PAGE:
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  • Roy Johnson

It Really is a Wonderful Life

“The grace of God means something like: Here is your life. You might never have been, but you are because the party wouldn't have been complete without you. Here is the world. Beautiful and terrible things will happen. Don't be afraid. I am with you. Nothing can ever separate us. It's for you I created the universe. I love you. There's only one catch. Like any other gift, the gift of grace can be yours only if you'll reach out and take it. Maybe being able to reach out and take it is a gift too.” ~ Frederick Buechner

Every Christmas, It's a Wonderful Life, the 1946 film produced and directed by Frank Capra, finds new life as a must-see for many families. The movie, based on a short story, "The Greatest Gift”, written by Philip Van Doren Stern in 1939. It's a Wonderful Life is considered one of the most critically acclaimed films ever made. It was nominated for five Academy Awards including Best Picture and has been recognized by the American Film Institute as one of the 100 best American films ever made, placing number 11 on its initial greatest movie list as of 2020, and would also place number one on its list of the most inspirational American films of all time.

In spite of its critical acclaim, the number of showings continues to decrease each year. Perhaps it is the black and white presentation, the quaint town, the battle of good vs evil is something they don’t appreciate, and therefore continue to lose interest. The entire movie focuses on one man, George Bailey (James Stewart) and his frustration with life. Through the intervention of his guardian angel, Clarence Odbody (Henry Travers) shows George all the lives he has touched and how different the community of Bedford Falls would have been.

Let’s pause for a moment and think about God’s Grace. Not generically, but very specifically, let’s think about God’s grace in our own lives. How often do we really notice the effect(s) of His grace? Are we so frustrated by the actions of others we miss His grace? Are we so involved with the different responsibilities of life we manage to walk right by an act of grace? The answer for all of us is, unfortunately, yes.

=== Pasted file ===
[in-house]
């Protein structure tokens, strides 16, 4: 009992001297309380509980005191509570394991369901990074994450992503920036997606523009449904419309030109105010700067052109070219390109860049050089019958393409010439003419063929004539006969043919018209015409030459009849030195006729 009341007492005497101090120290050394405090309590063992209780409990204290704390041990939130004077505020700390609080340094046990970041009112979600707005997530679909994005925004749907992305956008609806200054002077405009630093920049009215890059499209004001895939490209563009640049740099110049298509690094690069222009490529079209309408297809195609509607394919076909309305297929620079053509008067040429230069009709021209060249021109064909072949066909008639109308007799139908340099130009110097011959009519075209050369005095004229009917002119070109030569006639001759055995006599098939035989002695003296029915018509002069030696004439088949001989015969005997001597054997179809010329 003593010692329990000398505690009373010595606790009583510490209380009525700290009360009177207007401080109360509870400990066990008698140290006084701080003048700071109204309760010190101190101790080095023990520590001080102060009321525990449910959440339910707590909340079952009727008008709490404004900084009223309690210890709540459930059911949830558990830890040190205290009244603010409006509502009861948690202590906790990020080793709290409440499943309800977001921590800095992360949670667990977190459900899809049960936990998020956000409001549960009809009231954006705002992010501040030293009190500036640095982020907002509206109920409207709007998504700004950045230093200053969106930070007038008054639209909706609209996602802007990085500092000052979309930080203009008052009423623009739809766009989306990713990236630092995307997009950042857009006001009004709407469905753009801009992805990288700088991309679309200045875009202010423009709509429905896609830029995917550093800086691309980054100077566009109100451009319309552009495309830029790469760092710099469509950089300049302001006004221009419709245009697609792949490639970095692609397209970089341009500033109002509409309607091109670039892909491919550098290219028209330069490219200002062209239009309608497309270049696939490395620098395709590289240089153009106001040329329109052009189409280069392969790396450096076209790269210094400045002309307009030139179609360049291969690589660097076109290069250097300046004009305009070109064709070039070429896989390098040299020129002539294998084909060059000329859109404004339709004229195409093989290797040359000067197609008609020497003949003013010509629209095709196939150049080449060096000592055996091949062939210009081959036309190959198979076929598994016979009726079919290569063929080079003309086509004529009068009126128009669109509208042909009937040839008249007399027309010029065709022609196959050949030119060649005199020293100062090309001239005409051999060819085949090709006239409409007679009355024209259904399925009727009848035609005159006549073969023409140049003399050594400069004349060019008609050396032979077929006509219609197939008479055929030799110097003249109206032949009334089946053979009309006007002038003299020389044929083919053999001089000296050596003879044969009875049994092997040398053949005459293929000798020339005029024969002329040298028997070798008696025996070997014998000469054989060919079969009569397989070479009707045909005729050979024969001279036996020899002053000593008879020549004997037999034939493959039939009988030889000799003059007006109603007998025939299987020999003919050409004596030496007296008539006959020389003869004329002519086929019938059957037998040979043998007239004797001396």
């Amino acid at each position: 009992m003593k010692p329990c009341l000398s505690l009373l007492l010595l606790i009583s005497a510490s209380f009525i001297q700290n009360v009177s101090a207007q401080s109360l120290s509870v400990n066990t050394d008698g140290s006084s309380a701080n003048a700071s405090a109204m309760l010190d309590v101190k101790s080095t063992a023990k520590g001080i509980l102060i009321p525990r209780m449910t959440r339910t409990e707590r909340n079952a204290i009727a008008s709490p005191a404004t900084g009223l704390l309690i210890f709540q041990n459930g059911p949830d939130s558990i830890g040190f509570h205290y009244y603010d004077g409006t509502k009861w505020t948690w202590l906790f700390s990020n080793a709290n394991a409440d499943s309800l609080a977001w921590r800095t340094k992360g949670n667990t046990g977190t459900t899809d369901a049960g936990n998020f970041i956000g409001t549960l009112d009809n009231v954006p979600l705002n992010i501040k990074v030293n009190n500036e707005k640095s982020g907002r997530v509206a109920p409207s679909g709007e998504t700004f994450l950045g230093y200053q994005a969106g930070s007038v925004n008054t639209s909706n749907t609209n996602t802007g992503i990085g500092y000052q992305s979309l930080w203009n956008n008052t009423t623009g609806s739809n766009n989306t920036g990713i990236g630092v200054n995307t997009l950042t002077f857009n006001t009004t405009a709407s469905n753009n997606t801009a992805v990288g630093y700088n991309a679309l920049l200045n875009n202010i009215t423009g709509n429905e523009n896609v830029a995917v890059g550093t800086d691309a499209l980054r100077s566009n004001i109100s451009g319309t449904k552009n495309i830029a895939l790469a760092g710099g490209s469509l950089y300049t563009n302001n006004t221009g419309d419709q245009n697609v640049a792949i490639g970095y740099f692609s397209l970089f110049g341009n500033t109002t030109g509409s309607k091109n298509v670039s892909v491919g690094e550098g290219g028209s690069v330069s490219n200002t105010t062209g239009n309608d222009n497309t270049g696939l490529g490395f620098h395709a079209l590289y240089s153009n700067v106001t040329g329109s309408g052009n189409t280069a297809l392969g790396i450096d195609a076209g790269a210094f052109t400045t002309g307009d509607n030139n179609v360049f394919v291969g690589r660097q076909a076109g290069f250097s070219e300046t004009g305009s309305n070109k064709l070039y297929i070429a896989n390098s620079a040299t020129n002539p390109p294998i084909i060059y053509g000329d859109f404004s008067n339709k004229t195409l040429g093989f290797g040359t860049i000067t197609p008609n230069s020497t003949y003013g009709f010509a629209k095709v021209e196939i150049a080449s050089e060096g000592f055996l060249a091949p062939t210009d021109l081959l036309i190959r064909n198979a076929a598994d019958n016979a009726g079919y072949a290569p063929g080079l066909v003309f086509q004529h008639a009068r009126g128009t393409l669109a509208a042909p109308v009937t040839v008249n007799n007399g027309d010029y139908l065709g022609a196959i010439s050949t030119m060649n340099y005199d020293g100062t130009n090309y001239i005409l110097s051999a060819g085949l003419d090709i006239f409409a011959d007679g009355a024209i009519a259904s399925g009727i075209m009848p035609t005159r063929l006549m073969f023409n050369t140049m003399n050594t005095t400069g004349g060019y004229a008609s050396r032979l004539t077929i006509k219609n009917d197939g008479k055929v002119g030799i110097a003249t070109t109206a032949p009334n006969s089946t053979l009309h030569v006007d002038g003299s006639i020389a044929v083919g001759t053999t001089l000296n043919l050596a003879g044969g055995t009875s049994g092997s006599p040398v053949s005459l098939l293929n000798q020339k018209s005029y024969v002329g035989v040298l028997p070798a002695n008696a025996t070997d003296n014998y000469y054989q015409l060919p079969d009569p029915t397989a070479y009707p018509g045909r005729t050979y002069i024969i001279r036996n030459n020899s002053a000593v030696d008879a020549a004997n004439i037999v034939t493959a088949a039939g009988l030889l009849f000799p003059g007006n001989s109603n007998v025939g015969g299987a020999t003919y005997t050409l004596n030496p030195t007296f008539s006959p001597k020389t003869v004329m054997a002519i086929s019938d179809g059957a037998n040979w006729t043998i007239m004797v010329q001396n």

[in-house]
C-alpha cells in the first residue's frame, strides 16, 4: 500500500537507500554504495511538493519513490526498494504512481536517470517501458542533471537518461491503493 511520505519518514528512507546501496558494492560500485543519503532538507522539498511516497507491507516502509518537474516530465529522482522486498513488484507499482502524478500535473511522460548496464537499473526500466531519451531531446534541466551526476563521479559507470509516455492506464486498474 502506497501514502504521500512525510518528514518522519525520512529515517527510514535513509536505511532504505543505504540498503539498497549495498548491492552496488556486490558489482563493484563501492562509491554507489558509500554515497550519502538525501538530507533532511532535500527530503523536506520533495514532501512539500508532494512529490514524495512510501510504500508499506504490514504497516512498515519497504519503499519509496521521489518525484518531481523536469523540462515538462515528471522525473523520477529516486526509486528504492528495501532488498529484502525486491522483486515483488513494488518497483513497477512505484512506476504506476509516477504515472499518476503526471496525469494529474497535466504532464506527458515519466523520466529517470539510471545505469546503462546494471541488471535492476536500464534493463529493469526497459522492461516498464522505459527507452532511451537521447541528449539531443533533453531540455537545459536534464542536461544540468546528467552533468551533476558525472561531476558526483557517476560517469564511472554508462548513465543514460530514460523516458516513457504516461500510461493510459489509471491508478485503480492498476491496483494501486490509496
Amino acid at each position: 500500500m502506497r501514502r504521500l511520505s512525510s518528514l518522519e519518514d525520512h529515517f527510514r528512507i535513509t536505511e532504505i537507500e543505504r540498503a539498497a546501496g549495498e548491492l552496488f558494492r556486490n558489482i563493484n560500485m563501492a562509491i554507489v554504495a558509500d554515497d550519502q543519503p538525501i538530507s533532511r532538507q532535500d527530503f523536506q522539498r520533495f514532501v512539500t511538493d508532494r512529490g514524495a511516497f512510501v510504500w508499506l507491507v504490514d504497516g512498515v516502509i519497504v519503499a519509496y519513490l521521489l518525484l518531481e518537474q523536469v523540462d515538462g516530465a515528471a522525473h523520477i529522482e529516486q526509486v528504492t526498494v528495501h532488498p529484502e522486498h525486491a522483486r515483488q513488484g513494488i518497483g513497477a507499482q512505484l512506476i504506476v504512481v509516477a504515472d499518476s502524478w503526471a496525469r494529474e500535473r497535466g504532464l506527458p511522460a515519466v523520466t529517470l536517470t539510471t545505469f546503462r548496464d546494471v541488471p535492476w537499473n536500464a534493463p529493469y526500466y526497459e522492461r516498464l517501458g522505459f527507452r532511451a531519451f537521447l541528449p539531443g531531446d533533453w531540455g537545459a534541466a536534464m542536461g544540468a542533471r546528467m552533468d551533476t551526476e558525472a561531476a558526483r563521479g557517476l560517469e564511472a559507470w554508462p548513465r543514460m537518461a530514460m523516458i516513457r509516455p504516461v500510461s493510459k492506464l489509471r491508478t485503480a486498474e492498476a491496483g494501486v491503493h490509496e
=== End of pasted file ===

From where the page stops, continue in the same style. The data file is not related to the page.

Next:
Like George Bailey we lose the perspective of grace through the daily skirmishes and battles we face. Overwhelmed by crowded schedules, too many obligations and the call of the urgent cloud our vision of His grace at work in our lives.

The gift of His grace is all too often taken for granted. We bask in the glorious love of His grace. We enjoy the fruits of His grace. We are embraced by His grace at our most foul and most feeble. Unless we are careful we begin to think of grace more as a privilege rather than a gift from the Father.

We all want grace extended to us, yet we find ourselves struggling to offer grace to others. While we may sit in judgment of our fellow man, we demand they offer grace to us. We speak often of grace, yet understand it but little. The Father’s gift is abused, misused and even offered as an excuse for our failings.

God loves each of us, not because we deserve His love, but in spite of our sins. Grace is His to give. It is for us to accept. But the moment we accept, we become His, His followers, His servants, and His people. This means we must follow His Way, the only Way to genuine Grace. The Gift of Grace can be yours if you will only reach out and take it, and then share His Grace with others.

You see, it really is a wonderful life!

peace, roy

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Roy Johnson

Senior Pastor

Through the Eyes of Jesus

I love to see people who love others like Jesus did. Didn't matter where you came from, how long you've been gone, how much baggage you carried, or how much help you needed.  Jesus loved and loves you. He viewed everyone he met as a future, if not already a follower.

I believe Jesus had an affectionate smile, immediately inviting you into a conversation with someone who would really listen. Someone who cared with the kind of rare empathy which transcended normal humanity. People who met Jesus were profoundly impacted.

Jesus had a passion for the forgotten, the folks who no one else wanted. The people who would make most 'religious' people nervous and uncomfortable. His compassion wasn't a social position. it was a deep conviction people mattered. Jesus was going to love you, it is who he was and is.

If you come from a difficult and troubled past, you were welcomed to join him.  He didn't spend timne focused on the past, but today and tomorrow. He saw the present in light of the future. He wasn't surprised by people's shattered lives. But He didn't look the other way either.

This is who Jesus was, and is.  This is who I want to be.

As always, it's your choice. Choose wisely.

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